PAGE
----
The thing about teaching in a junior high/high school setting is that it means that you are somewhat permanently stuck in high school. Of course, I have my theories about how we never really leave that mindset (you should talk to my grandma at the assisted living center), but there is just something about finding yourself in the drama day in and day out as an adult. If you are lucky enough, you are in it and not of it thankfully. But it just can't help but bring back how you felt about high school. I've mentioned before that high school was not the time of my life. I didn't suffer, it hasn't scarred me for life or anything, but it wasn't golden. I know for some people it really is. Some even camp there the rest of their lives, clutching their "glory days" with all they have. My experiences in high school were kind of removed from where I went because my closest friends went somewhere else for the most part. I was the girl who people didn't really have a problem with (except when I ran my mouth), but who didn't get invited to the parties either. I just didn't really know who I was yet. My identity was wrapped up in the people around me, and it wasn't until I was much older that I started to really be who I was meant to be. (Some days, that's still an issue.)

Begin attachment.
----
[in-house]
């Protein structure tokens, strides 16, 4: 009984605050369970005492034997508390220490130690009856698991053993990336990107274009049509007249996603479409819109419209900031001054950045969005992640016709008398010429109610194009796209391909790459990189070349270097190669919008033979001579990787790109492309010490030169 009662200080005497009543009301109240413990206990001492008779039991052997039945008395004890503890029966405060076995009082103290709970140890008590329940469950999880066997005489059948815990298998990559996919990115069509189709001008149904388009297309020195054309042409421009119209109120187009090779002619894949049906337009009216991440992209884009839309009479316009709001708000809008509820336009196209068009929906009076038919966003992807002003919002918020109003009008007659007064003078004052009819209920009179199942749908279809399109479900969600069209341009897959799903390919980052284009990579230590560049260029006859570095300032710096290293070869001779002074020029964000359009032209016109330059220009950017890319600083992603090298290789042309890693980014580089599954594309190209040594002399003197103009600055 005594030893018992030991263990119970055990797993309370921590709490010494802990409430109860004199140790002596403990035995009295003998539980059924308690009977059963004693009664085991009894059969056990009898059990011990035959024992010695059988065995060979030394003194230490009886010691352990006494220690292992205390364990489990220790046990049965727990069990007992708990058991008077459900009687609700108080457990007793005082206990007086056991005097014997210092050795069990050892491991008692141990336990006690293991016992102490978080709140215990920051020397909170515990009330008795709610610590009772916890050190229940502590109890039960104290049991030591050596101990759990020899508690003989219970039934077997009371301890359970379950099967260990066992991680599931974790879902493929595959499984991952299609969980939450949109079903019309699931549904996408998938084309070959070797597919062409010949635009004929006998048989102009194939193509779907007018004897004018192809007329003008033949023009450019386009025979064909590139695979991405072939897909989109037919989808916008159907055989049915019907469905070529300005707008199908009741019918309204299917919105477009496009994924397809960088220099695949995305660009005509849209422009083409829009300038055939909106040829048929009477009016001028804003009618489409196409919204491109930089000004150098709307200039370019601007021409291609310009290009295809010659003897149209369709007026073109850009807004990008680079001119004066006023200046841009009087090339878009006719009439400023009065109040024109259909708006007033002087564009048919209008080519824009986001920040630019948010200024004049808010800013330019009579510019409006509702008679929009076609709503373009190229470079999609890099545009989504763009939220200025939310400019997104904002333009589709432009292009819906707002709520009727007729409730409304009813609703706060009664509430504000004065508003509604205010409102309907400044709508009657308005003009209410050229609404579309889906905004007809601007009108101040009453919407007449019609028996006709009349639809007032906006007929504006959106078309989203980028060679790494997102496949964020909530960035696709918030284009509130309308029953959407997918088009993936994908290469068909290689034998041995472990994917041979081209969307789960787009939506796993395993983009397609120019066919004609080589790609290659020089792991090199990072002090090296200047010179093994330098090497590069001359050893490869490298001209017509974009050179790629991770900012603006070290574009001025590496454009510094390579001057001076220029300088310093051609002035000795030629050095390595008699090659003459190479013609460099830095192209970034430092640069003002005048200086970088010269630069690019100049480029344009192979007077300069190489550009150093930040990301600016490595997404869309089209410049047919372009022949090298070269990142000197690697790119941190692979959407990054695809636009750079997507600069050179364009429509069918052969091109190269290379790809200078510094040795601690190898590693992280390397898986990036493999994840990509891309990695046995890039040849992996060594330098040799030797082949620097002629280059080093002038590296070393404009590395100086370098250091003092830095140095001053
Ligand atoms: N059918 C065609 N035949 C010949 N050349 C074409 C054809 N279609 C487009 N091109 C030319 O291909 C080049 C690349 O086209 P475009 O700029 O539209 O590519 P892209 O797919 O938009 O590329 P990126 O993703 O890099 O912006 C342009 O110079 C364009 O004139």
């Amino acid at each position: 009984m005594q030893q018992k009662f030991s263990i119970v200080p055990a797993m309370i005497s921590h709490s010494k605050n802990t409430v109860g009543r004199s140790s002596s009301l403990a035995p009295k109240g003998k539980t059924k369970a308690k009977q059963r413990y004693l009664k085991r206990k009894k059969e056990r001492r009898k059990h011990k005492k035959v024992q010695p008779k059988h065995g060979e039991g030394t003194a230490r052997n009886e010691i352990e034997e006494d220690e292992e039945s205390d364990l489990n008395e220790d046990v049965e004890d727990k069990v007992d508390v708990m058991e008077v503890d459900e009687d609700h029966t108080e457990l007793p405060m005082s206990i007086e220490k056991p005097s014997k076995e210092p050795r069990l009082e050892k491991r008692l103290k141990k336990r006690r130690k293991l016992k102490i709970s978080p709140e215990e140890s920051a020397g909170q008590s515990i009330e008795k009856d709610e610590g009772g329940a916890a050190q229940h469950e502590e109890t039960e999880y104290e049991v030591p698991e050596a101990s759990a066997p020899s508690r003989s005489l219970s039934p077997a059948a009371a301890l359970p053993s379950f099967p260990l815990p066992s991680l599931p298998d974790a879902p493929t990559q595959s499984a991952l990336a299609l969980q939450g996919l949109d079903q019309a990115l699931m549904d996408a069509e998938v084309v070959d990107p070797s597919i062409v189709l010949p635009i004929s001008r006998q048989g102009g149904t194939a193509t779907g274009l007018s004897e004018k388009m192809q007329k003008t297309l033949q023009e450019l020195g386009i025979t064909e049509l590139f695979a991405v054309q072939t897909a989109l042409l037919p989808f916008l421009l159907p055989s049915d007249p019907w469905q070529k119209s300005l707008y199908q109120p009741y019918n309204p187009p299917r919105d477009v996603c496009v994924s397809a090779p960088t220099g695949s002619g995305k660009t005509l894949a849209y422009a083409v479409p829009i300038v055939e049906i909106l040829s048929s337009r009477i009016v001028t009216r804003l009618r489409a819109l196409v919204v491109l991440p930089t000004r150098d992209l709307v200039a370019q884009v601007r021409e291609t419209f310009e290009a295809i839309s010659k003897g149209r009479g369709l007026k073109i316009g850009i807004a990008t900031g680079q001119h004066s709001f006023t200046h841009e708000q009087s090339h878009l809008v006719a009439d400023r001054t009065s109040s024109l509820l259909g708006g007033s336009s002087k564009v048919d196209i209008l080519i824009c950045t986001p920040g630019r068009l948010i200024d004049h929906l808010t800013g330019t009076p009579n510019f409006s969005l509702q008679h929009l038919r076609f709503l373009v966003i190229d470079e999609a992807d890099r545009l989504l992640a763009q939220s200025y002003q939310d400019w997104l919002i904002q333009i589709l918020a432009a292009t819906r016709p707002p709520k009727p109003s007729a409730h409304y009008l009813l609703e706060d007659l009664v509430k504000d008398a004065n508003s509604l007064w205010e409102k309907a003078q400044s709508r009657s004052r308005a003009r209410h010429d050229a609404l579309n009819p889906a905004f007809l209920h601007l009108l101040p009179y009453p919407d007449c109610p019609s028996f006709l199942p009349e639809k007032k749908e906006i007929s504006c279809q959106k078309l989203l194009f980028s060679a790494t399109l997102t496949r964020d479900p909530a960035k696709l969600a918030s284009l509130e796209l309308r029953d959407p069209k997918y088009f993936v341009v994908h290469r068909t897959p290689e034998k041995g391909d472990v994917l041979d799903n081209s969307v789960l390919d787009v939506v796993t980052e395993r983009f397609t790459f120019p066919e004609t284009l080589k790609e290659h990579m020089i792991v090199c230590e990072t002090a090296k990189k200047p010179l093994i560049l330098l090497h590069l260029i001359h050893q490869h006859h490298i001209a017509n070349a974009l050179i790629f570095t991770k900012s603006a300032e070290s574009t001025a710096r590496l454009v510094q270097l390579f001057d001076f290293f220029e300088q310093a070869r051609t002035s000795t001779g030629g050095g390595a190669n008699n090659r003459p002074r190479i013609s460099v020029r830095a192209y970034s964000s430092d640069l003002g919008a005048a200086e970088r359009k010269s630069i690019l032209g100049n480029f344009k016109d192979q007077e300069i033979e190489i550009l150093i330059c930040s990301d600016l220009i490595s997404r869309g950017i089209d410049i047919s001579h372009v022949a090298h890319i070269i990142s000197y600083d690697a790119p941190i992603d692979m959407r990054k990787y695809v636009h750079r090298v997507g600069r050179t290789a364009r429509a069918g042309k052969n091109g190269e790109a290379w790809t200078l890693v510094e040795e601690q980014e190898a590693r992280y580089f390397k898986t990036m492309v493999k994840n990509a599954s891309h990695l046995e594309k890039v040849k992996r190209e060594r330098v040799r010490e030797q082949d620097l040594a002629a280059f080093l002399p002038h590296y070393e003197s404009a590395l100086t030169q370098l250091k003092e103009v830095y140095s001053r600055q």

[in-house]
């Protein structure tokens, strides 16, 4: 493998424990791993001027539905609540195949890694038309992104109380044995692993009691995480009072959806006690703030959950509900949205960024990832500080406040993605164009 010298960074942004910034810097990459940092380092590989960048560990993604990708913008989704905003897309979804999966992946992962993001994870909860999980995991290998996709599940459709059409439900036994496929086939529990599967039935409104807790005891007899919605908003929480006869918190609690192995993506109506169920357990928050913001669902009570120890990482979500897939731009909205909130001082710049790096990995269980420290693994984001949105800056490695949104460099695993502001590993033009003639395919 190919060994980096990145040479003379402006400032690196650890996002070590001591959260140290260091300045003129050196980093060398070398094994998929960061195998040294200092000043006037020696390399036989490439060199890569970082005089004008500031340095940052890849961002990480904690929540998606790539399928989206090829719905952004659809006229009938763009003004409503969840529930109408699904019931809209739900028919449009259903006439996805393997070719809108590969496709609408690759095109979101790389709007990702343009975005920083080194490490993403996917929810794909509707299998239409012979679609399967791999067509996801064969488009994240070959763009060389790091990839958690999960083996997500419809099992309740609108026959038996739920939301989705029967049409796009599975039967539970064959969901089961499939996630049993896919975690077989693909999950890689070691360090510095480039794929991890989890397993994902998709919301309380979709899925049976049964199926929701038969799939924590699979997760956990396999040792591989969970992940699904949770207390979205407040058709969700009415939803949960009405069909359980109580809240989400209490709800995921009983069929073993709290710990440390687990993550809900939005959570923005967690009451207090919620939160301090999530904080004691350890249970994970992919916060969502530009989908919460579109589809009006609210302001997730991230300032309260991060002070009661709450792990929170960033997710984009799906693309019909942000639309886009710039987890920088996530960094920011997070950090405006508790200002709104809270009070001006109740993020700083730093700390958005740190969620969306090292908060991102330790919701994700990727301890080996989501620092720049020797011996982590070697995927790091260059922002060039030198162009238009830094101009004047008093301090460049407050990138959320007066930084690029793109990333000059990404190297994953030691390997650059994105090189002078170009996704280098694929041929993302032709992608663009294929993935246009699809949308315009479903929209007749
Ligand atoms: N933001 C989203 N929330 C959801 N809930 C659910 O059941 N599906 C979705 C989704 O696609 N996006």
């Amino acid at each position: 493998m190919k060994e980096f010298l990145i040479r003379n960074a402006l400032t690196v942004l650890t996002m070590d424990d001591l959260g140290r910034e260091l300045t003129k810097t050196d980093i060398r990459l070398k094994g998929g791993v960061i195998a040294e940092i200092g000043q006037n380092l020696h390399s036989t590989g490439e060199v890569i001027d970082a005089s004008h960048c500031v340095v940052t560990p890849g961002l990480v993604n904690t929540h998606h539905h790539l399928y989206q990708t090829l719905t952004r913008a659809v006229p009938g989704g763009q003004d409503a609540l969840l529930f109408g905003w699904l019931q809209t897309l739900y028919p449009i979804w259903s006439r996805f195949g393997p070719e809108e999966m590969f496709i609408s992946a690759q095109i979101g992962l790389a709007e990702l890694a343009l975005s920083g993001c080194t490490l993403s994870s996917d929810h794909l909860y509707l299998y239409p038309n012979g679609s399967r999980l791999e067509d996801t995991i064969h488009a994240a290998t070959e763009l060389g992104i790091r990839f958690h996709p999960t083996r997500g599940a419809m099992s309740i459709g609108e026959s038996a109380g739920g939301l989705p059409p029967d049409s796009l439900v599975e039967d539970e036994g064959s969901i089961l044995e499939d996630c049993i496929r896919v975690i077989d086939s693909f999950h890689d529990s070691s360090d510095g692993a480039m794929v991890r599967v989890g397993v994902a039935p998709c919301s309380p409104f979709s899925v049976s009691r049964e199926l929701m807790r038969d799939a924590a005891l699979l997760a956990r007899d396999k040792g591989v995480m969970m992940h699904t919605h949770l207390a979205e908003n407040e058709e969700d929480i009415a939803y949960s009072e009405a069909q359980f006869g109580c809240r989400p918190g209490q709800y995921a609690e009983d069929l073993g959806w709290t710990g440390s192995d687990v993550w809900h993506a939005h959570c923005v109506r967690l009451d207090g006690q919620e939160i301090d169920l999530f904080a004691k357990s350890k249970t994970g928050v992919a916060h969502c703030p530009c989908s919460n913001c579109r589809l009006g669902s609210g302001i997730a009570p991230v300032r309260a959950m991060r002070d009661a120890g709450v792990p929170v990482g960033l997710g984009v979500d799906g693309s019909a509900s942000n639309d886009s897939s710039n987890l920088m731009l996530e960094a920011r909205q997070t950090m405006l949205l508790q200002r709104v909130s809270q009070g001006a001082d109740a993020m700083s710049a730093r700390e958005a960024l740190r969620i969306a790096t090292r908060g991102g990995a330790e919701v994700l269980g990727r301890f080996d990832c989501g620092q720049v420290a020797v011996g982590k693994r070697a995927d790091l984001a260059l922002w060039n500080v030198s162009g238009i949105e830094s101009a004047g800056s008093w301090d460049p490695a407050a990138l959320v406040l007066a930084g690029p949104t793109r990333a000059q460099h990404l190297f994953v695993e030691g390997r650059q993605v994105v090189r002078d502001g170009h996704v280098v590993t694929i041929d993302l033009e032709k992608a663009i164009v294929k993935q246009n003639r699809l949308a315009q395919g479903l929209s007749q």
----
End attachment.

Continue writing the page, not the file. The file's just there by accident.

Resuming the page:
I say all that to say this: High school is hard. I think when we get removed from it and we are likely to say, "Oh, they don't know how good they have it." And, mostly they don't. All I wanted was to be a grown up and now I would gladly go back to a time when there weren't bills to pay and responsibilities calling. But, I think we (as adults) also have to remember that even if these dramas seem silly to us, they are very real to people living them. When you are breaking up with your first serious boyfriend or fighting with your friend, it hurts. And that's probably because it's the first taste of "the real world." Those high school experiences are the first time we faced betrayal or making the right decision even if it's the hard one. And that seems like a very big deal at the time. Who am I kidding? It still seems awfully big now and I'm well past those times. And that's not even considering that some of these kids are facing things they aren't sharing, like absentee parents and pressures to look and feel and be a certain way.
Every day, I see a couple hundred faces in the halls and I wonder what will become of them. Perhaps I should be worrying a little more about who they are now and what I can do to help.